My beliefs about the economy are complicated. We just came out of the Strictly Sail Pacific sailboat show -- the largest all-sail show on the West Coast -- and the feedback from exhibitors across the board was refreshingly positive!
Crowds were out and buying boats, accessories, gear and services -- maybe not setting all-time industry records, but hey, deals were made and cash was transacted. One major boat manufacturer reported it was the best show he’d seen there in four years. This was really exceptional news and very encouraging for the sailing industry.
Some recent powerboat shows, likewise, have reported favorable results.
I’m absolutely thrilled to hear we are seeing an uptick in sales. I so want to be riding on the happy turnaround bandwagon, I really do. So why am I not spinning cartwheels and leading an all-industry cheer?
Anybody who follows my marketing column in Trade Only magazine knows the proverbial glass is always half full; I am an optimist. However, the past 18 months has tempered my natural-born cheery optimism. My psyche has shifted, and I’ve become more pragmatic.
So here’s my dilemma about the economy and its impact on our biz.
I’ve got this niggling little doubt about whether we have really turned the corner, or if we’ve just experienced a short-term microburst of pent-up demand. Is what we’ve seen recently sustainable? Or have our most loyal and few remaining creditworthy customers finally emerged to grab up the fast and easy deals?
I was speaking with Joe Lewis of Mount Dora (Fla.) Boating Center & Marina, a Top 100-ranked dealer and one of the smartest operators in the biz. He’s been at it a long time and is very much a “hands-on manager.” He’s successfully moved his old inventory to all the bottom feeders (my description, not his) that were scooping up great deals.
But now he’s hit a brick wall -- qualified buyers are still poking around, he says, but they no longer want to buy the available 2010 new product at new-product pricing. And, he tells me, many other dealers are in the same boat.
His question to me: “Will they buy or bail?” Good question. BIG question.
By aggressively purging the dated inventory in the pipeline, have we in essence, created a new profit-sucking monster? Is this “new deal mentality” our new nemesis?
My latest marketing column in the upcoming May issue of Trade Only is on financial guru Suze Orman. Well, one of the most compelling things she told me is that she doesn’t see a turnaround or recovery in the U.S. until 2014 or 2015. She cautioned us to be careful.
She said it will look like we’re moving out of recession, but we won’t be quite yet. She predicts it will continue to be difficult for small business owners and consumers alike to get loans, and all the major bucks will go to big business.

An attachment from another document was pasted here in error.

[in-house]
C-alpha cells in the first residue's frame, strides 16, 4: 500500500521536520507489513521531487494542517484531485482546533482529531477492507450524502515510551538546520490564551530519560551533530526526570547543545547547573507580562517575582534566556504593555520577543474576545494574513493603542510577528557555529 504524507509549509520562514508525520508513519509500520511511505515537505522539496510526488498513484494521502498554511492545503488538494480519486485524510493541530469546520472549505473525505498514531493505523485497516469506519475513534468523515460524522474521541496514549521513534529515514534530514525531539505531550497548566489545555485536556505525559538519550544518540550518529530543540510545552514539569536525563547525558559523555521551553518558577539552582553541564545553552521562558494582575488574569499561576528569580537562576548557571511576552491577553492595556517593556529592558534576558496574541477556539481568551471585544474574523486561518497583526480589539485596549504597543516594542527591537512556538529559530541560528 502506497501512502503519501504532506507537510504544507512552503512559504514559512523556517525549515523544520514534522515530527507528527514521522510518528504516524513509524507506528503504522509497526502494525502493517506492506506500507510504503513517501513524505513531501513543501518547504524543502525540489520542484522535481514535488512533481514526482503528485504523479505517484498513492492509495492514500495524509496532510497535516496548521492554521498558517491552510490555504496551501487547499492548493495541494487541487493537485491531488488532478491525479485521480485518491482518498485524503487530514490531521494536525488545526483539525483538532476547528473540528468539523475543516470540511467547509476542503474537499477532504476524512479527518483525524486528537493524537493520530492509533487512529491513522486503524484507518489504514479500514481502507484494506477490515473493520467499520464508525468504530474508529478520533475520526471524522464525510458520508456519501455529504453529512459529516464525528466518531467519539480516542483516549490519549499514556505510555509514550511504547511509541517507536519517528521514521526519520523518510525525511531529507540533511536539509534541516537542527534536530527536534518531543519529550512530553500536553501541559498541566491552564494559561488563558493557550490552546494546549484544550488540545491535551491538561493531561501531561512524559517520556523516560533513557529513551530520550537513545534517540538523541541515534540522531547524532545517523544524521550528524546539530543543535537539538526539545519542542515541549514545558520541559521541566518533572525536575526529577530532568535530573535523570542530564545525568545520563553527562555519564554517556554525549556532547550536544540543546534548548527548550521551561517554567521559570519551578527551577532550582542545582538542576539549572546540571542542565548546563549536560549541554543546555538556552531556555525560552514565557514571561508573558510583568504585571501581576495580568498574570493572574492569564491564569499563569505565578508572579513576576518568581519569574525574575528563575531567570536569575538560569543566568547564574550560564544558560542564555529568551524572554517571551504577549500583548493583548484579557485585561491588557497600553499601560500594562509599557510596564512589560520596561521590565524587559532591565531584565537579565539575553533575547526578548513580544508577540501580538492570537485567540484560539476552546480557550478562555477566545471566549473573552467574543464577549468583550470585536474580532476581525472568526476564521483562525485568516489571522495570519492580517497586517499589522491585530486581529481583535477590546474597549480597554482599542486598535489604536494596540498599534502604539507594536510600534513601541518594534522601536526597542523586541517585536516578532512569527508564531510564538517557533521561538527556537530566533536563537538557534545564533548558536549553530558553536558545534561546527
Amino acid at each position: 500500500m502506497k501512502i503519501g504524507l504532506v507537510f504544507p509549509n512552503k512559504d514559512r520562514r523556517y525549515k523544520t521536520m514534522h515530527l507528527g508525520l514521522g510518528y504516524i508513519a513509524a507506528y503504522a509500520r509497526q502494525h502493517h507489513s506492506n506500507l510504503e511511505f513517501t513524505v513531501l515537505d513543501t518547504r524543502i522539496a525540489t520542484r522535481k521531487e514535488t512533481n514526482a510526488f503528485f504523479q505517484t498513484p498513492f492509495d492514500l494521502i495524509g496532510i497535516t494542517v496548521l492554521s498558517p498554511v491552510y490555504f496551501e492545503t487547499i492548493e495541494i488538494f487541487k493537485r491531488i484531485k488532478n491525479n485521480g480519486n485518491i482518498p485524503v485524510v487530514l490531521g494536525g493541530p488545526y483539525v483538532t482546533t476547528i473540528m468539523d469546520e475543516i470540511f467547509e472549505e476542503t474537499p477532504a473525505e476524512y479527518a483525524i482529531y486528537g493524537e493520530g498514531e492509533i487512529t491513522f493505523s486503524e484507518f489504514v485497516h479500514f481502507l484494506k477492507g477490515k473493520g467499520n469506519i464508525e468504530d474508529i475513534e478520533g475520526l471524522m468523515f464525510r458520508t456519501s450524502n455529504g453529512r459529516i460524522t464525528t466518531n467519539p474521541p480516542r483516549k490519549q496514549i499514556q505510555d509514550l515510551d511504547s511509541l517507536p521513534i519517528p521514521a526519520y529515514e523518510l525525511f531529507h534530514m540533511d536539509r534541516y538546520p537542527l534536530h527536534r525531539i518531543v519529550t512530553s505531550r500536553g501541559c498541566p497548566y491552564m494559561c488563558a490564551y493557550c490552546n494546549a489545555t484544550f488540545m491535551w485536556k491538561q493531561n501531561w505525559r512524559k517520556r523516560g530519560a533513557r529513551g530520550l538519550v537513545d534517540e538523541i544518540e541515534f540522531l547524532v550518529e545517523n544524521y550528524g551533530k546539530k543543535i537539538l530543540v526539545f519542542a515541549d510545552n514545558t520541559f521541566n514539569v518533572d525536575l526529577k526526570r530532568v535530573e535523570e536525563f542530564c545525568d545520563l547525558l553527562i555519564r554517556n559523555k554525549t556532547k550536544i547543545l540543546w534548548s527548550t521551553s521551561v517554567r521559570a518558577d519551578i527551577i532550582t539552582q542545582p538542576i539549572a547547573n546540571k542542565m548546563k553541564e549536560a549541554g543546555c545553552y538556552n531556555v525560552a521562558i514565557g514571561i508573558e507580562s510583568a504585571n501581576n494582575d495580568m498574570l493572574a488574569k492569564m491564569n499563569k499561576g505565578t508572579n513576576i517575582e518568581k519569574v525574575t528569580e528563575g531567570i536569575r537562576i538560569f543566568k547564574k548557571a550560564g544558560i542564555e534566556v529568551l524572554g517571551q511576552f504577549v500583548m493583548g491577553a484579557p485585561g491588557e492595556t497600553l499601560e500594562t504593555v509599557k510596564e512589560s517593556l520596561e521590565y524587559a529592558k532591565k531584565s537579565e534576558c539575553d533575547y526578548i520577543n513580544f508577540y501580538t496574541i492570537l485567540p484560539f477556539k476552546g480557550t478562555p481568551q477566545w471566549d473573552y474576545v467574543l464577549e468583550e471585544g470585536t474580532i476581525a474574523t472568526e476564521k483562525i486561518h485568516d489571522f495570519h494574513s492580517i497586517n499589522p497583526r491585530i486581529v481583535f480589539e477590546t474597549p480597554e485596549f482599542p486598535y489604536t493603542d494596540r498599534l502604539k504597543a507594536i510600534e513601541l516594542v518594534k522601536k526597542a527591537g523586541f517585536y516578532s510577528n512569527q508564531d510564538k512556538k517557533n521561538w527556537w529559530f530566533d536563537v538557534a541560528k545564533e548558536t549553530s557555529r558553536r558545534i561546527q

So while I really want to be totally gung-ho about the recent flurry of sales activity, her counsel haunts me. Last I looked, it’s still 2010; 2014 and ’15 are a long way away.
When I asked Suze what she thought it would take to get the affluent to buy our products and services in today’s market, she said we have to offer the “deal of a lifetime.” She believes it is better to sell something now and hope to make it up in the future when things turn around.
And that throws me headfirst into a 360-degree exorcist-force spin right back to Lewis’ initial concern. If we don’t mimic the crazy discounting of the past 18 months, will our new product prospects buy . . . or bail?
I try to think like the customer. Hasn’t your mindset about buying big ticket items -- shoot, any discretionary item -- changed drastically? In my family, we don’t buy anything on impulse anymore, and the only way I’d even consider anything major is if it were a “deal of a lifetime,” and even then, I’m not sure we would buy. Nearly all of my upper crust, middle class friends, family and professional colleagues have adopted this same brutal budgeting mindset. So why would our average boating customer think differently?
Do you think we’ve turned the corner?
Do you think we’re experiencing a short-term sales burst, or are recent show results the early indicator of better days ahead?
Do you believe our new reality and future will be built upon skinny profit margins?
Do you think our current customers seeking the deal of a lifetime now will buy . . . or bail?
I know. It’s complicated.
Wanda Kenton Smith is president of Kenton Smith Marketing and president of Marine Marketers of America. She has handled boat show marketing and public relations for more than a decade, including this year's Strictly Sail Pacific.